Kaauwai Was Good For GOP
Wednesday - October 05, 2011
I am not a registered Republican. More often than not, I find myself siding with the GOP on most issues, both socially and fiscally, and will support the more conservative candidate when given a choice.
So, despite my non-membership, it is unsettling to see the Hawaii Republican Party in such disarray and distraction, culminating with its leader, state GOP chairman Jonah Kaauwai, submitting his resignation. What we are witnessing is political sausage being made, and it doesn’t look appetizing at all.
What led to the demise of Kaauwai? Is it the email where he says that former Lt. Gov. Duke Aiona will win (his bid for governor in the 2010 election) because “the church has been with him the entire time operating under the power and the authority of the name of Jesus Christ”?
Or was it the suggestion that “neither Mufi Hannemann nor Neil Abercrombie is righteous, and a vote for either in the general or the primary is succumbing to fear and advancing unrighteousness”?
Was the demand for Kaauwai’s resignation fueled by a fiscally upside down Hawaii Republican Party treasury balance? Some reports say that expenditures were too much, while the contributions were not enough. I asked interim GOP chairwoman Beth Fukumoto if the party was “broke” and she said, “yes.” Is this the reason for pushing Kaauwai off the bus?
Perhaps, it was the lack of representation in the Legislature and the moribund presence of Republicans, in general, in elective state and local politics. Maybe, that was the key to his non-voluntary dismissal.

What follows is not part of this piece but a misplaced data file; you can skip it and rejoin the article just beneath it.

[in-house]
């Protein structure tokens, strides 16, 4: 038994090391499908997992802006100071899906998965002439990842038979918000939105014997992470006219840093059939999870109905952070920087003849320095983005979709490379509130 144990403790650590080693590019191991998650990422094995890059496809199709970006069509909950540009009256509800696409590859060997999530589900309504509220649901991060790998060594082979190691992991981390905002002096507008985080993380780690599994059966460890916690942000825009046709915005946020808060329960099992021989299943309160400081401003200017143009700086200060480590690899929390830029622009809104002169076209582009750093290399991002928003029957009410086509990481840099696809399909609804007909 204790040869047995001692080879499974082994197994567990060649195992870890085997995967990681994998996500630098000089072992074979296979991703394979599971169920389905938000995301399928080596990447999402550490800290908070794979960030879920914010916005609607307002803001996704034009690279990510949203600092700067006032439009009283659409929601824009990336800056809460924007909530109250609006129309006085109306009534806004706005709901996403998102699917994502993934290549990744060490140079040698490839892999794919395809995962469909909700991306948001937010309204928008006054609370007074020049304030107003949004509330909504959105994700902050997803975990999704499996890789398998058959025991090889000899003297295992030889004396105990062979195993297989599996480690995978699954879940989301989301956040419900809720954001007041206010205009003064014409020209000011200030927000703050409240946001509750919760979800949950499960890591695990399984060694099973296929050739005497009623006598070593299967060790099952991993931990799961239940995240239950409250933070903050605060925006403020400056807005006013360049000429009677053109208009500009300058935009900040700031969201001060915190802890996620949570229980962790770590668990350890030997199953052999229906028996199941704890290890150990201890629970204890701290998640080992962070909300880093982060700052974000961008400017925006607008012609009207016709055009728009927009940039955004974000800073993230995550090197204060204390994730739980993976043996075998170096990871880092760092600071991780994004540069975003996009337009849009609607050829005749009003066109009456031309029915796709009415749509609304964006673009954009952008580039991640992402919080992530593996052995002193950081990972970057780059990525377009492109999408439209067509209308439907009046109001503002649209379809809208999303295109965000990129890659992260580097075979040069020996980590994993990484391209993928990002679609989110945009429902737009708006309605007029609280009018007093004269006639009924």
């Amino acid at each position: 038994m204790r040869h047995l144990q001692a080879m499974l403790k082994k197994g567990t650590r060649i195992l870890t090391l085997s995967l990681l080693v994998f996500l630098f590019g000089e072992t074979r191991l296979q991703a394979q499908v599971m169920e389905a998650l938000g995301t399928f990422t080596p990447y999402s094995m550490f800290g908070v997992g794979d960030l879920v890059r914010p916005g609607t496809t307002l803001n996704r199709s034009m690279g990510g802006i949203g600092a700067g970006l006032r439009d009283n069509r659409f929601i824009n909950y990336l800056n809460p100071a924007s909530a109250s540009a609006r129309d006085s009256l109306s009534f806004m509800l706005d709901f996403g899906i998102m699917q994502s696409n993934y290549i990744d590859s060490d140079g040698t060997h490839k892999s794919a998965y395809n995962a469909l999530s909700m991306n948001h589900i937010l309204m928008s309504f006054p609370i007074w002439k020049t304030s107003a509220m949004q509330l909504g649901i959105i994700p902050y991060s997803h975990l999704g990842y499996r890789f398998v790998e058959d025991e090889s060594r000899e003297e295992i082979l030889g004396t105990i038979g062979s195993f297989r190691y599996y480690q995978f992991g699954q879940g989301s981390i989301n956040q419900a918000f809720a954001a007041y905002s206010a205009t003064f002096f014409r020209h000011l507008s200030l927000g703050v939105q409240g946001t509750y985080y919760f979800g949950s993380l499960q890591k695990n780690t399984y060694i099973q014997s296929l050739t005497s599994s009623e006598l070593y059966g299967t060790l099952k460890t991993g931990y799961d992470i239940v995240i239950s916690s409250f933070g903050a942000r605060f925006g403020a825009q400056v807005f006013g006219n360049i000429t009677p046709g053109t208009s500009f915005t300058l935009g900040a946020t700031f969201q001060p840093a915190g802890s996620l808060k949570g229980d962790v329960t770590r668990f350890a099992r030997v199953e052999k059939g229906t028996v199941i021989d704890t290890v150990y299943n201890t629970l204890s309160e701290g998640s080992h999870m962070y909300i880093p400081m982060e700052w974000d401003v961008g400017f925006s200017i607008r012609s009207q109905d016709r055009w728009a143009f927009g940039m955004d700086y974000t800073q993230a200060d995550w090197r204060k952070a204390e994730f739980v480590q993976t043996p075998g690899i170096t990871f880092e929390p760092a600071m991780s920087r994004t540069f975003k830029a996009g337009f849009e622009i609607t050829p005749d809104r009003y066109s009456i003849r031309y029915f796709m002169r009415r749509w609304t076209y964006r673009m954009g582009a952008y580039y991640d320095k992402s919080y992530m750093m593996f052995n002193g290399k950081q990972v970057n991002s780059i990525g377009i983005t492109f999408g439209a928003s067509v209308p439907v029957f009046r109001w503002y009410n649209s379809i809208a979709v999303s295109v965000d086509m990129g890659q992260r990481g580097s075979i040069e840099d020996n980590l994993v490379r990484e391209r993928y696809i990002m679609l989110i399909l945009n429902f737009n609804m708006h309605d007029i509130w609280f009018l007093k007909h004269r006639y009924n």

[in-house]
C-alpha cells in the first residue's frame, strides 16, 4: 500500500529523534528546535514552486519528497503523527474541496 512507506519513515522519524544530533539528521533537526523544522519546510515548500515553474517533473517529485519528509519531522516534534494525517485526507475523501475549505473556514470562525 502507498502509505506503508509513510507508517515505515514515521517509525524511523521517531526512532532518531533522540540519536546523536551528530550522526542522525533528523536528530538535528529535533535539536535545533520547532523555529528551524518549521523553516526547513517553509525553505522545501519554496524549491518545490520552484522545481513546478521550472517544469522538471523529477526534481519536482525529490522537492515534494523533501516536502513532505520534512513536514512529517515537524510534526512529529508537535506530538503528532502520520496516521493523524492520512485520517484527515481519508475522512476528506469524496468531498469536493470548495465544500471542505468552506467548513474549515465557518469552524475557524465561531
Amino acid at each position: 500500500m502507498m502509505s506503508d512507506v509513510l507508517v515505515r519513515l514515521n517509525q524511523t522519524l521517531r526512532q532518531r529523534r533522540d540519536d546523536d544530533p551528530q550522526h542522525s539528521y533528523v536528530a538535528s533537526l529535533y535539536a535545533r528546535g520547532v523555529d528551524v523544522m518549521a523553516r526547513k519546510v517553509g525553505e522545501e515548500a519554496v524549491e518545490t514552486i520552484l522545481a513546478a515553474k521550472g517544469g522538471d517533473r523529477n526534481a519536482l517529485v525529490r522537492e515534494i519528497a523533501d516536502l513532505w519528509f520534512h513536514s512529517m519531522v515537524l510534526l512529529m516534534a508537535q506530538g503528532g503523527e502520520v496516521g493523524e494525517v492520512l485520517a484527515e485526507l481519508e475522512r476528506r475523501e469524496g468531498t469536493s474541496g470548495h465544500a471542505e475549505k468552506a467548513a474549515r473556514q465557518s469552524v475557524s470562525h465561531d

Here is why Kaauwai was forced out. It’s because he scared key people in the GOP. And that fear was not based on personality or performance, but it was a fear that Linda Lingle, Charles Djou and other GOP incumbents or candidates would not win their contests because Kaauwai was religiously controversial. He was too conservative. He was an extremist. And this did not fit well with a GOP contingent who wants to emphasize “moderation.”
But wait, Kaauwai was elected twice to the chairmanship. You knew what you were getting with him. In the last election, he ran unopposed (which is an anathema to GOP objectives). It seems that would have been the opportune time to run an alternative candidate. Or, was he actually popular because he was doing a good job and the majority of delegates appreciated his accomplishments?
Let’s face it, before Kaauwai the Hawaii Republican Party was facing the worst political condition: irrelevance. Willis Lee, the previous chairman, was assumedly taking a stealth approach to leadership when, in 2008, Democrats ran for 29 seats unopposed by a Republican. In 2010 under Kaauwai, all but three seats were filled with GOP candidates. And although the overall numbers are anemic, there was still an increase in the number of state representatives in 2010 that stemmed the flow of losses over previous chairmanships. Plus, there were overall gains in party membership under Kaauwai’s watch.
So when you hear criticisms of his stewardship of the party, there is a record of performance that many would deem successful.
Was Jonah Kaauwai perfect? Of course not. Who is?
But under his watch his legacy will be one of party revitalization rather than the shamble left in his wake, according to his detractors.
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